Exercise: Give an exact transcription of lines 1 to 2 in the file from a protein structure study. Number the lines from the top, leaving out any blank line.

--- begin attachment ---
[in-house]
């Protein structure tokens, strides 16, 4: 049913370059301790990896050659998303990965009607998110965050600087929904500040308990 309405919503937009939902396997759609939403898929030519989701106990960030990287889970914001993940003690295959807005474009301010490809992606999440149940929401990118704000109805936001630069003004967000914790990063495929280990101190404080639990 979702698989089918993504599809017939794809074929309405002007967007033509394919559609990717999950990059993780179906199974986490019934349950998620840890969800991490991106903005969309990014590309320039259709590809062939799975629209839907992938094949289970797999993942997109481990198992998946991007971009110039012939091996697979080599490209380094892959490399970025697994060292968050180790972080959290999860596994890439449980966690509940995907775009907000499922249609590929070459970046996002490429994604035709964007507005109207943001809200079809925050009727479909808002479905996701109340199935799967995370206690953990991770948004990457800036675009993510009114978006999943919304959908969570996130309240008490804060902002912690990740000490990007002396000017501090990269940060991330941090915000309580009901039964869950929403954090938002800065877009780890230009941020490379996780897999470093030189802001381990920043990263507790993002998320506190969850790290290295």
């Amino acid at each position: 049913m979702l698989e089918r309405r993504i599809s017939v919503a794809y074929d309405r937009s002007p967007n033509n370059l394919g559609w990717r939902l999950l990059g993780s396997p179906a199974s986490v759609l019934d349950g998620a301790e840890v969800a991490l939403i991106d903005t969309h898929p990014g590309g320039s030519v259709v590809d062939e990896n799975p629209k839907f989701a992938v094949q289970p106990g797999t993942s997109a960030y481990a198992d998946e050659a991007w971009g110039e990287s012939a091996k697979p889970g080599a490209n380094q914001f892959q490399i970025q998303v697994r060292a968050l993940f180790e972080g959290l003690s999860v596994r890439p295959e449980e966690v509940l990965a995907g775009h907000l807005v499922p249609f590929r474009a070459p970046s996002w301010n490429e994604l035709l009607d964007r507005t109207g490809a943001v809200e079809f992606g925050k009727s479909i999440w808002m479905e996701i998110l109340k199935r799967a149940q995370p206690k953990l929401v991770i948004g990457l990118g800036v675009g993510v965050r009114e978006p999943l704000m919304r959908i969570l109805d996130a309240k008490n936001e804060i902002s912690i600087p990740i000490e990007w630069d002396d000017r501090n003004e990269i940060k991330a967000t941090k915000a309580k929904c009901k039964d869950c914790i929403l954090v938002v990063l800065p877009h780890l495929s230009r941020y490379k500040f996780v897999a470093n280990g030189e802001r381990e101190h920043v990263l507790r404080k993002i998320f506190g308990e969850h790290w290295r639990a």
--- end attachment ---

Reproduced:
[in-house]
């Protein structure tokens, strides 16, 4: 049913370059301790990896050659998303990965009607998110965050600087929904500040308990 309405919503937009939902396997759609939403898929030519989701106990960030990287889970914001993940003690295959807005474009301010490809992606999440149940929401990118704000109805936001630069003004967000914790990063495929280990101190404080639990 979702698989089918993504599809017939794809074929309405002007967007033509394919559609990717999950990059993780179906199974986490019934349950998620840890969800991490991106903005969309990014590309320039259709590809062939799975629209839907992938094949289970797999993942997109481990198992998946991007971009110039012939091996697979080599490209380094892959490399970025697994060292968050180790972080959290999860596994890439449980966690509940995907775009907000499922249609590929070459970046996002490429994604035709964007507005109207943001809200079809925050009727479909808002479905996701109340199935799967995370206690953990991770948004990457800036675009993510009114978006999943919304959908969570996130309240008490804060902002912690990740000490990007002396000017501090990269940060991330941090915000309580009901039964869950929403954090938002800065877009780890230009941020490379996780897999470093030189802001381990920043990263507790993002998320506190969850790290290295």